The Case of the United States (2)

Reframing the COVID-19 Crisis as a Problem

in The International Journal of Social Quality
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Abstract

Often when a problem is identified, it is quickly labeled and the process of looking for solutions starts. However, we should spend just as much time thinking about the problem itself. But what exactly should we focus on? Taking the time to think through and reframe problems leads to better problem-solving. The COVID-19 pandemic has been called a global crisis, and rightly so. Yet, there is something to be learned from framing it as a problem, or a series of problems, that provides us with an opportunity to look for different solutions. During the COVID-19 pandemic, many hospitals experienced staff turnover, and some nurses even left their jobs to become travel nurses. Clinical staffing challenges provide an example of how reframing may have led to better problem-solving.

If I had an hour to solve a problem, I'd spend 55 minutes thinking about the problem and 5 minutes thinking about solutions.

— Albert Einstein

A common saying in healthcare is that “the only constant is change”—and by change, it is often meant that there are constantly new problems requiring attention and a response. Problems take many shapes, and some are crises. Trenton Williams and colleagues (2017), in a review of crisis management literature, identified the key components of a crisis: the event is (1) a threat to high-priority values of the organization; (2) significant; (3) unexpected; (4) rare; (5) has a restricted amount of time in which a response can be made; (6) has an impact on stakeholders; and (7) develops over time. The COVID-19 pandemic appears to meet all the criteria to be a crisis. This pandemic is a rare event that has had a significant impact on all systems in society. Everyone from leaders to healthcare workers to the public has been affected in some capacity and continue to adapt their lives to the evolving situation.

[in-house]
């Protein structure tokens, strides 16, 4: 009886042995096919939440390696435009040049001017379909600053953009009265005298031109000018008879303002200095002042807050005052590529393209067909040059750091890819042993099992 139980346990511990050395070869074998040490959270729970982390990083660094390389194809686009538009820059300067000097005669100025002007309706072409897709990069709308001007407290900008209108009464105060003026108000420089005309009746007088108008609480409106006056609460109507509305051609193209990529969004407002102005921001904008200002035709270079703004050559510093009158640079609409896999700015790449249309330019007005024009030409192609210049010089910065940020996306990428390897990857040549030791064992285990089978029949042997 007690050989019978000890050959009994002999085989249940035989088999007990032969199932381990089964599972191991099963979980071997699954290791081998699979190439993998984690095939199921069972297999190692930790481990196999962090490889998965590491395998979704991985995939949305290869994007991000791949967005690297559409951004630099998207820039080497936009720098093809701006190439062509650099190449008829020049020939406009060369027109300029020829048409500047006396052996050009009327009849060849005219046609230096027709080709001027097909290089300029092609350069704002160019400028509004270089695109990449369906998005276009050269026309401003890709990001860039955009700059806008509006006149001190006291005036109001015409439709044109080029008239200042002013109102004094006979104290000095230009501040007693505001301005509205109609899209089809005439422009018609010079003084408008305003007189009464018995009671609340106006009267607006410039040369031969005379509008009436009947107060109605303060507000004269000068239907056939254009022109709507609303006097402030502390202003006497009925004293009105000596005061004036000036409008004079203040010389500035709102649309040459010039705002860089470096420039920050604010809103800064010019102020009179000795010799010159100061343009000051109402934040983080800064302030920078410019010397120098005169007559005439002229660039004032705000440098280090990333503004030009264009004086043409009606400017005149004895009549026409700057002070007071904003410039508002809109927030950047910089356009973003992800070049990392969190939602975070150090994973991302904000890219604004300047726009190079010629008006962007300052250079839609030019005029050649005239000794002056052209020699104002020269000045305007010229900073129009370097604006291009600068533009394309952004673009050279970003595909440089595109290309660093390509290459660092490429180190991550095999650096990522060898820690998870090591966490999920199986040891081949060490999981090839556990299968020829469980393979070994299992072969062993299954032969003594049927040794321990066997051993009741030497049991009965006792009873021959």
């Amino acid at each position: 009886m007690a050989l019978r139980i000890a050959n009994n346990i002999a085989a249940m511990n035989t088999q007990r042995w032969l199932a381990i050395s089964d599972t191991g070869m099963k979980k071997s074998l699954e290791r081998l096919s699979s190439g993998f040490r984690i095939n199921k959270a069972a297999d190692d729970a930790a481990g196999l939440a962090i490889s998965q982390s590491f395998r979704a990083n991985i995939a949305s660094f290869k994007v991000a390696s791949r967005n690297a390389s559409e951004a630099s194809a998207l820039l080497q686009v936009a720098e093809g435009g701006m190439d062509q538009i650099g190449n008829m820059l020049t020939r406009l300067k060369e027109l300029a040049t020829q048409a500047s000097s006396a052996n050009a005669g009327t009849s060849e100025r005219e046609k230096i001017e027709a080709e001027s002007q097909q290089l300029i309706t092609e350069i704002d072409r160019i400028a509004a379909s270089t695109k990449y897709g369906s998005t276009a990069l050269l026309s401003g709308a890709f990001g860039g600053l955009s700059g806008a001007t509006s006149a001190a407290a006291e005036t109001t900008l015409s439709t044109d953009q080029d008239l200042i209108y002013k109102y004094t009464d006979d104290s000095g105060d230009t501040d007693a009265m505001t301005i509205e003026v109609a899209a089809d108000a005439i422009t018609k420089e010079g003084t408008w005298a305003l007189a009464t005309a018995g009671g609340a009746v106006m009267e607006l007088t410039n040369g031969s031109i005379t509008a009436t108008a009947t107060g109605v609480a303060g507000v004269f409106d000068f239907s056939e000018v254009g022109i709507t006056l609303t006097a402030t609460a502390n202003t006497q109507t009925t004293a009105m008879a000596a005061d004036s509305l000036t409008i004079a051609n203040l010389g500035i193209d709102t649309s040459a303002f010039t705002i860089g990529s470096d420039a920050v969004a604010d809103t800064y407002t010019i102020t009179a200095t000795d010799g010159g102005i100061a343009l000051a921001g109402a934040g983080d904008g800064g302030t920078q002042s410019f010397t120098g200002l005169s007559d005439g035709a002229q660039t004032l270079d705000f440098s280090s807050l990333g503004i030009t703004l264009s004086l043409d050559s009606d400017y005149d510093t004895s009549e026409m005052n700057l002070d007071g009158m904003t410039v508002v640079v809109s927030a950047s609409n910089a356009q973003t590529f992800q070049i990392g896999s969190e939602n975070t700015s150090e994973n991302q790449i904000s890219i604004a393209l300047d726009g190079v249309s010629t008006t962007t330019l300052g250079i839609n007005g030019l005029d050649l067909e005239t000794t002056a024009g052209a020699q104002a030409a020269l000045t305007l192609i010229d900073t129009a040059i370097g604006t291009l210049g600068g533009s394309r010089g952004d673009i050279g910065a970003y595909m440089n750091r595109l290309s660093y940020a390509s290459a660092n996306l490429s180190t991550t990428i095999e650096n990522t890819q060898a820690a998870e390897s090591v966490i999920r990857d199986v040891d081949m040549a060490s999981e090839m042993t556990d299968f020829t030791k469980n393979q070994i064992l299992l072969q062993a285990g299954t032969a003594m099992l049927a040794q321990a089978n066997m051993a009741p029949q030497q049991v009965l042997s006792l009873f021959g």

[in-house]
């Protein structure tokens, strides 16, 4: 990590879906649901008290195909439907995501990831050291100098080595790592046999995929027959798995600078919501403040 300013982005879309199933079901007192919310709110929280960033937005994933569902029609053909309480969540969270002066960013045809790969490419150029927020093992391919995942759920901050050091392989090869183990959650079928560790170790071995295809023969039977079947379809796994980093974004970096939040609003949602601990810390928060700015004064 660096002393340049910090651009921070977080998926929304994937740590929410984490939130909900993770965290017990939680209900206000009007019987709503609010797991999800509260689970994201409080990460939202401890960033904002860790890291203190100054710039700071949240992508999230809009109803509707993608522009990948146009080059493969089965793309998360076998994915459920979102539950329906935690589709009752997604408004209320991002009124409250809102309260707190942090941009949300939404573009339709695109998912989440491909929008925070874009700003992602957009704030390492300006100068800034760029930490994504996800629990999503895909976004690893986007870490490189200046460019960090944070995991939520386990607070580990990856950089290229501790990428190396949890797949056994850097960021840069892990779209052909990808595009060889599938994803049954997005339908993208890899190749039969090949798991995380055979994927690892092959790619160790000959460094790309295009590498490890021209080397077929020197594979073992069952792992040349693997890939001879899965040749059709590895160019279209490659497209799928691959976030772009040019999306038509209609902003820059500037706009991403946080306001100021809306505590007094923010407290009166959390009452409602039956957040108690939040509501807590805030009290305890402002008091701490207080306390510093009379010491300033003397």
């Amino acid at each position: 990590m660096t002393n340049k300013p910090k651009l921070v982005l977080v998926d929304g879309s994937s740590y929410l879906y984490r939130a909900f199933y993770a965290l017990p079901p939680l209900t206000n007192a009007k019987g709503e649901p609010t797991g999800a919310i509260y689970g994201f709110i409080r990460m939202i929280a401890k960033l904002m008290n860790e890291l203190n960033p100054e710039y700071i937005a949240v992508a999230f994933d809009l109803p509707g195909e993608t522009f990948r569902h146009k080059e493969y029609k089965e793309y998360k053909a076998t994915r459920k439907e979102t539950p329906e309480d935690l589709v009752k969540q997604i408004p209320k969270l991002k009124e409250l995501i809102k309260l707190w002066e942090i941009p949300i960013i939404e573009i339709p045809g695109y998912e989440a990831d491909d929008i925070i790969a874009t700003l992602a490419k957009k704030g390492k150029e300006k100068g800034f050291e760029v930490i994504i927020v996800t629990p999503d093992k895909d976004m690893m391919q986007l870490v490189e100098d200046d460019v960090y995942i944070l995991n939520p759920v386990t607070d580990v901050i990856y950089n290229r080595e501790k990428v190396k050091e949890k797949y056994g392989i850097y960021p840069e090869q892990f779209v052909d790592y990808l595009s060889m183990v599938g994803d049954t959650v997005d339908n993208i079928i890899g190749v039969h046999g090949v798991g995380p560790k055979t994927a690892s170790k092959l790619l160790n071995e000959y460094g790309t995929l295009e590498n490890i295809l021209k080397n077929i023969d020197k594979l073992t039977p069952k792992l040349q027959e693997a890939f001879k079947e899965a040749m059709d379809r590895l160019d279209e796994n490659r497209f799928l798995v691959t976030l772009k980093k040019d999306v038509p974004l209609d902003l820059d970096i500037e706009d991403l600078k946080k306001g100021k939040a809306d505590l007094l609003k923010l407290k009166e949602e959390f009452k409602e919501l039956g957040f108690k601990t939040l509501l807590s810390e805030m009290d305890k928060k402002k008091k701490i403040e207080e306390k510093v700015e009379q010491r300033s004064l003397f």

With closer examination, however, mapping the components of a crisis onto hospitals’ experiences with COVID-19 is less straightforward than it appears at first glance. At the start of the COVID-19 pandemic, for example, not all hospitals received COVID-19 patients, and in fact the impact of COVID-19 has not been experienced by all hospitals in the same way. In contrast to a sudden, short-notice event like an explosion or a hurricane, many hospitals experienced a wait before the COVID-19 crisis arrived. Now over a year later, the restricted time component is not as relevant; hospitals over the last year have already gone through a learning curve as to the best ways to organize and care for COVID-19 patients. When we think of different crisis events like natural disasters, we see that these seven aspects of crises look a bit different in each situation.

In the United States, the Centers for Disease Control and Prevention (CDC) confirmed the first case of coronavirus at the end of January 2019. By March, COVID-19 was declared a national emergency by the President. During this time, the details of the response were left up to individual states, and many started to take actions such as issuing statewide stay-at-home orders. Patient care guidelines and isolation recommendations continued to hastily change. Hospitals had to evaluate the rapidly changing information and guidelines from the CDC and the World Health Organization (WHO) and implement changes in the most institution-friendly and resource-conscious way (Gupta and Federman 2020).